Yth. Peserta Diskusi ZOA-BIOTEK,

Berikut kami sampaikan bagian ke-2 dari makalah Prof. Ishikawa.




Transport Mechanism-Based Drug Design 

With all this knowledge available, pharmaceutical companies are finding 
it important to design drug molecules that are neither substrates 
of drug efflux pumps nor affected by genetic polymorphisms. For example,
doxorubicin and daunorubicin, the first two clinically approved 
anthracyclines (Fig. 2 upper panel), as well as the more recently 
introduced epirubicin, are widely used in cancer chemotherapy, even 
though all three drugs are readily eliminated from human cancer cells 
by P-glycoprotein and have their activity hampered by multidrug resistance 
attributable to overexpression of P-glycoprotein. To circumvent this 
therapeutic problem, we devised a novel approach to more effective 
anthracyclines by considering the substrate recognition profile of 
P-glycoprotein 3,4). The result was a new drug called Annamycin.

Figure 2.

In arriving at the design and synthesis of Annamycin, our analysis 
of P-glycoprotein transport profile implicated the protonable 3'-
amino group in anthracyclines as an important structural element 
facilitating P-glycoprotein-mediated transport. In Annamycin, therefore,
the 3'-amino group was replaced with a hydroxyl group to reduce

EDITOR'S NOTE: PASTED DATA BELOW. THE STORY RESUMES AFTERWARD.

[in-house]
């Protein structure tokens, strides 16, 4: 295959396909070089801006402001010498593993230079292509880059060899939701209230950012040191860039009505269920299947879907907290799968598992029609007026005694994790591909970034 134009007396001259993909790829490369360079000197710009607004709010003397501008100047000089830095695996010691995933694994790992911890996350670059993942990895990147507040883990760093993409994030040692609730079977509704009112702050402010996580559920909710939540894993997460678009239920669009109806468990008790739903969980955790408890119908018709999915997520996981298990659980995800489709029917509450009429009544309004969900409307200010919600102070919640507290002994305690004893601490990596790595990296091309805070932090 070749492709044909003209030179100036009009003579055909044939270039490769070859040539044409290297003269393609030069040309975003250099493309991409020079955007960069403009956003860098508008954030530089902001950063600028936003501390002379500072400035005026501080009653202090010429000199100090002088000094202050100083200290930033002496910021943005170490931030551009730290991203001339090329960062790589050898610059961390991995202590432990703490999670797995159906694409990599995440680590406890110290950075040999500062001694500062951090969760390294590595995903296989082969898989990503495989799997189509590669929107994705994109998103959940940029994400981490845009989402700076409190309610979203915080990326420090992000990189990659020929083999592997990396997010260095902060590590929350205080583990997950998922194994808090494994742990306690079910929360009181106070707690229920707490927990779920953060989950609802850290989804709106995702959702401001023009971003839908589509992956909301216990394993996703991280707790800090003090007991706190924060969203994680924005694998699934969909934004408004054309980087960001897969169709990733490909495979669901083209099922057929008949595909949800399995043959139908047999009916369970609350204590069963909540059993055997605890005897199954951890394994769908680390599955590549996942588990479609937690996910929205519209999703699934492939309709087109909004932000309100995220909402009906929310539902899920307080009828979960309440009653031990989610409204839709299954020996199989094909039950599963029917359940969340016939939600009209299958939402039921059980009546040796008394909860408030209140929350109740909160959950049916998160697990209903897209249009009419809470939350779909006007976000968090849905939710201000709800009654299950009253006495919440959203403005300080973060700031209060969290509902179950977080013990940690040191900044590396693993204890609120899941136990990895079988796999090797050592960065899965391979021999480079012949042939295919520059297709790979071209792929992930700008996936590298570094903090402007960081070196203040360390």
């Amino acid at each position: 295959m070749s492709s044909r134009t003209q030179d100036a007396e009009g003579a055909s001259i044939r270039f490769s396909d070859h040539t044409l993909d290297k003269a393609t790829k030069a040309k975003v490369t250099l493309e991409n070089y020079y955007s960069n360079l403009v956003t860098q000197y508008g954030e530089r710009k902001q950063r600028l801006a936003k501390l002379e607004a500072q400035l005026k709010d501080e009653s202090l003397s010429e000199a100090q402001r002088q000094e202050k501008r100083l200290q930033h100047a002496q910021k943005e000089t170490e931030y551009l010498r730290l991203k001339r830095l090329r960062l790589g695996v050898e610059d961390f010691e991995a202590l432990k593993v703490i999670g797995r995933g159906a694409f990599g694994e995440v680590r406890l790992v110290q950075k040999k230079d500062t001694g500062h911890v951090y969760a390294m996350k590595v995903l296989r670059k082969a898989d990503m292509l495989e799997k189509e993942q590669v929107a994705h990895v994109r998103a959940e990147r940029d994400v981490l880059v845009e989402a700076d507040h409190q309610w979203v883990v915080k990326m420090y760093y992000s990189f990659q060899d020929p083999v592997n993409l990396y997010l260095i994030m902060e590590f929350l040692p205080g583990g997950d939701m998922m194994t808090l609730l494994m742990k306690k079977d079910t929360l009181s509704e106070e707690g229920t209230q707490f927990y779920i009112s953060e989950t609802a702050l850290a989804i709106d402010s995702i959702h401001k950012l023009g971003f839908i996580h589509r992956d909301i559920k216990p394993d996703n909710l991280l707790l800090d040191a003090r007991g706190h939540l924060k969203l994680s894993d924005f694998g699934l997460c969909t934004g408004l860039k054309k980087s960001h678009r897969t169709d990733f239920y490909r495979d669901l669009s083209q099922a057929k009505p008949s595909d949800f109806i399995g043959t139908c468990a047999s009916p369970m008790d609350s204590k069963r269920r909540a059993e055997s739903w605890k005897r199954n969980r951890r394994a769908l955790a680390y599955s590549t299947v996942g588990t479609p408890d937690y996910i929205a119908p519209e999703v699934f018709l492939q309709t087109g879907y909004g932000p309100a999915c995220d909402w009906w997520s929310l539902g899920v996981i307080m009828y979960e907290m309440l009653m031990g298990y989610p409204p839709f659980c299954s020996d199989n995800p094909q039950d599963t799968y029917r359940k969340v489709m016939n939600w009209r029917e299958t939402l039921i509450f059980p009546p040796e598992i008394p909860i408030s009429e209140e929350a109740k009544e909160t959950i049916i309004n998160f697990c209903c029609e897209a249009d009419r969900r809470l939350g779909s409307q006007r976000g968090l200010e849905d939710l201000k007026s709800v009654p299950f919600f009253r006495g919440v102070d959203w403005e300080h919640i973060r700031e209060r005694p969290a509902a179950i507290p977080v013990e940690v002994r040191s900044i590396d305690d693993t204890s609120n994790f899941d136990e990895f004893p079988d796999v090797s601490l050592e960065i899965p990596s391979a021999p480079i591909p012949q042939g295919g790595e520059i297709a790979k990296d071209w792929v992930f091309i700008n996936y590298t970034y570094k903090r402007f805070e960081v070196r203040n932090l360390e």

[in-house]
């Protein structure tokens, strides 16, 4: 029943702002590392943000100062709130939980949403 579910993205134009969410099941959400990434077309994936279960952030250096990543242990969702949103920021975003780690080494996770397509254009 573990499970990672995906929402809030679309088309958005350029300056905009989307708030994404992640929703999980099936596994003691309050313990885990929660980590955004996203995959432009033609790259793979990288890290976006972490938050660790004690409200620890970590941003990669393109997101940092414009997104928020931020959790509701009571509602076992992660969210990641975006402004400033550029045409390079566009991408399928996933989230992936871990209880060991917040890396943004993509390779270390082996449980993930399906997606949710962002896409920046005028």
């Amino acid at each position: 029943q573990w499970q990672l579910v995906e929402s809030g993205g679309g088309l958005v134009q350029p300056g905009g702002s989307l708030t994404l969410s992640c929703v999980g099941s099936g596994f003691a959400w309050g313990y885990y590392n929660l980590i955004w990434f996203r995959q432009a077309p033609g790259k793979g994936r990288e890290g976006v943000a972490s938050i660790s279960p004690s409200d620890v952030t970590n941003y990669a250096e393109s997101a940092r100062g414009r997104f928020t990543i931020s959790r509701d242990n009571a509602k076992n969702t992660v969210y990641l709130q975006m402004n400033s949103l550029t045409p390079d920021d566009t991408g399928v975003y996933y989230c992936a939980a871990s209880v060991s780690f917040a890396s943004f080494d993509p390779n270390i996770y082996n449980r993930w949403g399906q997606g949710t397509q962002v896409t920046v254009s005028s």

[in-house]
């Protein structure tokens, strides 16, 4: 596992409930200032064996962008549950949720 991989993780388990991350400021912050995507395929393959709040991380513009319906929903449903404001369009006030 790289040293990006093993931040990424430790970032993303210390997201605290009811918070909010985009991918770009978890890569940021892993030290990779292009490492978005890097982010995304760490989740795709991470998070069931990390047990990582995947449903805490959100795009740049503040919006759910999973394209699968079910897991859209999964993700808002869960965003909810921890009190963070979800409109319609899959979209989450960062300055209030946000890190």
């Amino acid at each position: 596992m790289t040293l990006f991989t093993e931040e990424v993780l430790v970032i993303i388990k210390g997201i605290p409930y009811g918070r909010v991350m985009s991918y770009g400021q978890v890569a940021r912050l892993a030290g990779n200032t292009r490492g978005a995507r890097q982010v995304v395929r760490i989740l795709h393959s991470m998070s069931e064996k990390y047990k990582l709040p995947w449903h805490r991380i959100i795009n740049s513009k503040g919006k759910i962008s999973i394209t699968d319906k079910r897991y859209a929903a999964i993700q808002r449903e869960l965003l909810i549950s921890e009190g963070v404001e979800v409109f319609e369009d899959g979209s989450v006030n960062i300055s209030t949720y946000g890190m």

P-glycoprotein-mediated transport. In addition, other structural 
changes were made to increase lipophilicity and improve entrapment 
in liposomes, as well as to increase its ability to poison topoisomerase 
II. These specific changes were the removal of a methoxy group at 
C-4 and introduction of iodine at C-2'. The drug's entrapment in 
liposomes was intended to increase tumor targeting and reduce undesirable 
anthracycline-associated side effects such as cardiotoxicity. 

When Annamycin's cellular pharmacology was compared with that of 
doxorubicin in P388 (wild type-sensitive) and P388/DOX (multidrug-
resistant) cancer cell lines, Annamycin proved to be as active as 
doxorubicin against the sensitive line, but 50 to over 100 times 
more active against the resistant line 4). In general, Annamycin's 
cellular uptake in sensitive and resistant cells was higher than 
that of doxorubicin. In contrast to the rapid P-glycoprotein-mediated 
efflux of doxorubicin from resistant cells, Annamycin's efflux pattern 
was similar in both sensitive and resistant cells, thus suggesting 
that Annamycin was not a substrate of P-glycoprotein. Additionally.
it was shown that typical resistance reversing agents do not affect 
Annamycin uptake and retention. Interestingly, when the organ distribution 
and tumor uptake of Annamycin, liposomal Annamycin (L-ANNA), and 
doxorubicin were compared in C57BL/6 mice bearing advanced subcutaneous 
B 16 melanoma tumors, Annamycin levels were consistently higher than 
doxorubicin levels, except in the heart. The tumor levels of Annamycin 
and L-ANNA (as determined by the area under the curve, AUC) were 
2 and 5 times higher, respectively, than those of doxorubicin. 

Finally, the antitumor activities of Annamycin, L-ANNA (Annamycin 
in large unilamellar vesicles), S-ANNA (Annamycin in small unilamellar 
vesicles), and doxorubicin were examined in vivo in three tumor models 
(subcutaneous M-5076 reticulosarcoma Lewis lung carcinoma, and subcutaneous 
KB-3-1 and KB-VI human xenografts) (4). Fig. 2 (lower panel) depicts 
the survival of mice bearing liver metastases of M-5076 reticulosarcoma 
treated with free Annamycin (4 mg/kg), liposome-formulated Annamycin